After David Peterson became premier in 1985 (and was re-elected in 1987 with the largest majority in Ontario history) his government eliminated extra billing by doctors, brought in pay equity provisions and reformed the province’s rent review and labour negotiation laws.
He opposed free trade with the United States and was a steady voice for Canadian unity. The fluently-bilingual Peterson is still influential in federal and provincial politics.
Peterson returned to law in 1990 and is Chairman of Cassels Brock & Blackwell LLP. He led the bid that brought the 2015 Pan Am Games to Toronto.
"I am continually blown away by the staggering intellect of U of T’s faculty; the curiosity and never-ending drive of its students and the devotion from our outstanding alumni for keeping us among the best in the world."
Peterson has spent six years travelling the world extolling the virtues of U of T. He has stressed that despite cutbacks in government funding, U of T continues to equal – and often surpass — the top universities in the world.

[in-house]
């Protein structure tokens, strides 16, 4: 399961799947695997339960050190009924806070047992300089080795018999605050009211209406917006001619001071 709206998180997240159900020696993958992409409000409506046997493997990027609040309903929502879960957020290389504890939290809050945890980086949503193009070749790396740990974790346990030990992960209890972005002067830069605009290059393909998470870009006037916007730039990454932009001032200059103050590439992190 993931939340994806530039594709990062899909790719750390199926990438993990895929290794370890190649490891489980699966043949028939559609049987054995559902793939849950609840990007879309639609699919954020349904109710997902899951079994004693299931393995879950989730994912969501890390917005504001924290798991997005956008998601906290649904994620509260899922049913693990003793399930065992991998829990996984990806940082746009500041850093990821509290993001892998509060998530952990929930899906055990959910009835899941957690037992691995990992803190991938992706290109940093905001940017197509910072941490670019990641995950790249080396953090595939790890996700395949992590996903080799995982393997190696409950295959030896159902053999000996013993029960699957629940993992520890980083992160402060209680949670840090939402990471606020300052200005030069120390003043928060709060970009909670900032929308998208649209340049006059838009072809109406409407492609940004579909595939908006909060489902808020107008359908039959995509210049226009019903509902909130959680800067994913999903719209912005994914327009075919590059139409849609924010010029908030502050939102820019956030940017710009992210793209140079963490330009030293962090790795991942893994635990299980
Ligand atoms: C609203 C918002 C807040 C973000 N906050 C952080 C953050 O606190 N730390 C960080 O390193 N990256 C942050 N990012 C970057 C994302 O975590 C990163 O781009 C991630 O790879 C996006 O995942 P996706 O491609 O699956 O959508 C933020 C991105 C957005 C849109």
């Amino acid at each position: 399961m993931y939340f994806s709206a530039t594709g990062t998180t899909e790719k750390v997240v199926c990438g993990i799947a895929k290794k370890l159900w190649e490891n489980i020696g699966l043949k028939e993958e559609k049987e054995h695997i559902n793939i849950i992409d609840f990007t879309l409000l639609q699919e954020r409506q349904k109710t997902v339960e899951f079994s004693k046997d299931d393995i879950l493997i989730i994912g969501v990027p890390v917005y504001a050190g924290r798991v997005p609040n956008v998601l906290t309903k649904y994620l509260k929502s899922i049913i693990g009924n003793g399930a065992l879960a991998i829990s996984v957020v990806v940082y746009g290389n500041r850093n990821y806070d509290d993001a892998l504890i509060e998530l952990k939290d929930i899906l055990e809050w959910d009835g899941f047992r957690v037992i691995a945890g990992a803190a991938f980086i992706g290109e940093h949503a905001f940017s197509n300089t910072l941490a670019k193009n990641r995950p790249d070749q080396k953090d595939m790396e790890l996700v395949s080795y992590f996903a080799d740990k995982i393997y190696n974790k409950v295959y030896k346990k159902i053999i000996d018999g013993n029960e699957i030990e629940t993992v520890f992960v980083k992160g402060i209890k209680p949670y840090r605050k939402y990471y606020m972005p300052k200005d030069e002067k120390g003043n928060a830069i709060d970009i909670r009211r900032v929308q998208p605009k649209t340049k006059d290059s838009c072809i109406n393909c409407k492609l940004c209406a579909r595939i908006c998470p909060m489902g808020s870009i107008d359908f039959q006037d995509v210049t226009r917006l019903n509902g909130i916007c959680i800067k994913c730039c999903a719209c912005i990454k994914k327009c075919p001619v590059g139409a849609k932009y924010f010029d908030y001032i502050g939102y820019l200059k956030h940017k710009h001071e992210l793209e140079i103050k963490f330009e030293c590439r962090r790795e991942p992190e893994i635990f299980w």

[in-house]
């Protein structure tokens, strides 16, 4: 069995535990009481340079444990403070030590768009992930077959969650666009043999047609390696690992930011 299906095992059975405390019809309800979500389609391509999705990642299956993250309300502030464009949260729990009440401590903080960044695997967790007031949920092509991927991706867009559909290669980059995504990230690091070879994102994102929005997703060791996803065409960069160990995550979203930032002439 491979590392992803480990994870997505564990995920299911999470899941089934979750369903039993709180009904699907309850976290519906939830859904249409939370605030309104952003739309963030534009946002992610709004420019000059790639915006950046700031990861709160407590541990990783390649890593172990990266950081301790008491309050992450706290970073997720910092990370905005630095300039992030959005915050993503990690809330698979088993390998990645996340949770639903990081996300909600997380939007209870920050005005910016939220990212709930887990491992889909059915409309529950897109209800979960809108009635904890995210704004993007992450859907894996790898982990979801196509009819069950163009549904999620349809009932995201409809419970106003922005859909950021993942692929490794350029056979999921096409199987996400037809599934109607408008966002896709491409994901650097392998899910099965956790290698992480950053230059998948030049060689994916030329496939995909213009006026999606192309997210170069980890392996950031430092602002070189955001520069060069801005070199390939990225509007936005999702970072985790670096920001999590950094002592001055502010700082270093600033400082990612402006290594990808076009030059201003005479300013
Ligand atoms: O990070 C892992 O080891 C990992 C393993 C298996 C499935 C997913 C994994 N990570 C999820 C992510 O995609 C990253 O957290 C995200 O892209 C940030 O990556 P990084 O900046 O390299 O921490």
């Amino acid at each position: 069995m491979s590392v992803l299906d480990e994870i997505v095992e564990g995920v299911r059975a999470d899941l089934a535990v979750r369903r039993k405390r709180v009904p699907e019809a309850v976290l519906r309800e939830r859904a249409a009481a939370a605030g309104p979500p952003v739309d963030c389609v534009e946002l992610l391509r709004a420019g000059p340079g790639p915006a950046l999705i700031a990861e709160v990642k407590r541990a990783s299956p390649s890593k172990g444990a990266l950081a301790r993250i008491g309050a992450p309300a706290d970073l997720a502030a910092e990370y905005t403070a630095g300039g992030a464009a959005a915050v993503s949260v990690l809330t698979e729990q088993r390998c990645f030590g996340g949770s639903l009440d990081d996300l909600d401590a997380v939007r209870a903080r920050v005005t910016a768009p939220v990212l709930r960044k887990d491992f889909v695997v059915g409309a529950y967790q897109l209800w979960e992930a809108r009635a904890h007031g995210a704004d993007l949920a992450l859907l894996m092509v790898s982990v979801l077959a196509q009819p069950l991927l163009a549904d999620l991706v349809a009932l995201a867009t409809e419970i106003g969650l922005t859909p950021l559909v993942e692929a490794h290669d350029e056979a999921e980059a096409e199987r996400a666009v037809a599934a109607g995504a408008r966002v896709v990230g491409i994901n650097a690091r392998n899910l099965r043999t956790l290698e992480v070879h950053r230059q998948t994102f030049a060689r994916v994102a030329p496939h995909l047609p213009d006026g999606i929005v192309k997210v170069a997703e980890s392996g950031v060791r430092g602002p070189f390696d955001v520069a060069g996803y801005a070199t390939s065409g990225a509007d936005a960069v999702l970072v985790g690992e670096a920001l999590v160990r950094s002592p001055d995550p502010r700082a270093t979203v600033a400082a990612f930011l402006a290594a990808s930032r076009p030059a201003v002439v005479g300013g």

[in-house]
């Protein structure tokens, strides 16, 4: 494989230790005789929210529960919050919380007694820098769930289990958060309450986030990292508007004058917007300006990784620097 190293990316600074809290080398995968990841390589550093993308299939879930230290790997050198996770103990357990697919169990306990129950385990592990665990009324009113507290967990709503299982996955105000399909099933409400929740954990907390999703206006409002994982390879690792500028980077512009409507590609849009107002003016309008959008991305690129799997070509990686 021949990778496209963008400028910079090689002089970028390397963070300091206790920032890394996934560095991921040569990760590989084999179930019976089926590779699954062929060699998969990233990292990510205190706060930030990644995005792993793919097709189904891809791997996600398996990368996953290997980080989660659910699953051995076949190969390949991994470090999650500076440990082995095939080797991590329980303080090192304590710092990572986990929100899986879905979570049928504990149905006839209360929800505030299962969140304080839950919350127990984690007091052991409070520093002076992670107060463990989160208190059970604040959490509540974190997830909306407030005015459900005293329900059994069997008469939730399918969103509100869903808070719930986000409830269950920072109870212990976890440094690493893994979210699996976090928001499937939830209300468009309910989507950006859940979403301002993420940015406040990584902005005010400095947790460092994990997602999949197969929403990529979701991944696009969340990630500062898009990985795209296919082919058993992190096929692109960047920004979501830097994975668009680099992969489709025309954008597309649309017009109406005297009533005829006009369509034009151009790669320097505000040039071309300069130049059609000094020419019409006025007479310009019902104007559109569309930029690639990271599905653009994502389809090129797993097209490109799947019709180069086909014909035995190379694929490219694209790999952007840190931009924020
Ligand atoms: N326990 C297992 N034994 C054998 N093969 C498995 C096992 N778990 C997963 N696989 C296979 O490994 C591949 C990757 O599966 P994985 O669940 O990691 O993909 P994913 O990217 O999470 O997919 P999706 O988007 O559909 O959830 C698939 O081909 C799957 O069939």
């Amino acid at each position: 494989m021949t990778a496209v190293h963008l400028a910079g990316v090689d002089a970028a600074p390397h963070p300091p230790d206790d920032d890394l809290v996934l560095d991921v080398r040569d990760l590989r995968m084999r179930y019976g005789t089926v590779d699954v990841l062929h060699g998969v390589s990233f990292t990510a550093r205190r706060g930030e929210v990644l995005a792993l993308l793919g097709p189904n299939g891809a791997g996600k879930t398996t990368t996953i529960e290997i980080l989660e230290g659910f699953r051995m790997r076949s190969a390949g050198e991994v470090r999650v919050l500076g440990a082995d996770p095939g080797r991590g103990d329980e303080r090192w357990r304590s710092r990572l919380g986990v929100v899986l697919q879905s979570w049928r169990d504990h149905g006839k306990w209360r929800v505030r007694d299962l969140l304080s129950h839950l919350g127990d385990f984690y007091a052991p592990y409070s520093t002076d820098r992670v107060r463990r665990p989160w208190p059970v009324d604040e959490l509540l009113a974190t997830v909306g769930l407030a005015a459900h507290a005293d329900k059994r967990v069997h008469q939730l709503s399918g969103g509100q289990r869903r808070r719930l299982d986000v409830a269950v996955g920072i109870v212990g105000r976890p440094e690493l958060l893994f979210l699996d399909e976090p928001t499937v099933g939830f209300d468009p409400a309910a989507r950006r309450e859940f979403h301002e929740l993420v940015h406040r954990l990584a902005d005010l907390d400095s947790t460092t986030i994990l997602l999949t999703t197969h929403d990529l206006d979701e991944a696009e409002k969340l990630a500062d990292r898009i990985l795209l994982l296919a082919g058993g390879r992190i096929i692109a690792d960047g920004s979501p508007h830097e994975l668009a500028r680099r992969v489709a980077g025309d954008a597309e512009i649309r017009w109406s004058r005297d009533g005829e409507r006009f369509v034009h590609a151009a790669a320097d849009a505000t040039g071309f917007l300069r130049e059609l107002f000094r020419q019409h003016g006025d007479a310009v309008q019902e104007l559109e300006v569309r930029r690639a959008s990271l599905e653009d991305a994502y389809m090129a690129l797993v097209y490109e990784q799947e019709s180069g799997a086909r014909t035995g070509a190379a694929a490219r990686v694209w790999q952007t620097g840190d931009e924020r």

In a speech during Peterson’s final convocation as chancellor, President David Naylor noted that he had participated in more than 35 alumni events across three continents and travelled more than 143,000 kilometres on behalf of the university. He presided over 181 convocation ceremonies and has conferred degrees on about 95,000 students.
Naylor said Peterson brought “irrepressible optimism, great personal warmth and irreverent wit” to every U of T event he attended, and praised his “affection for the university and his rapport with people, particularly students.”
Published November 2013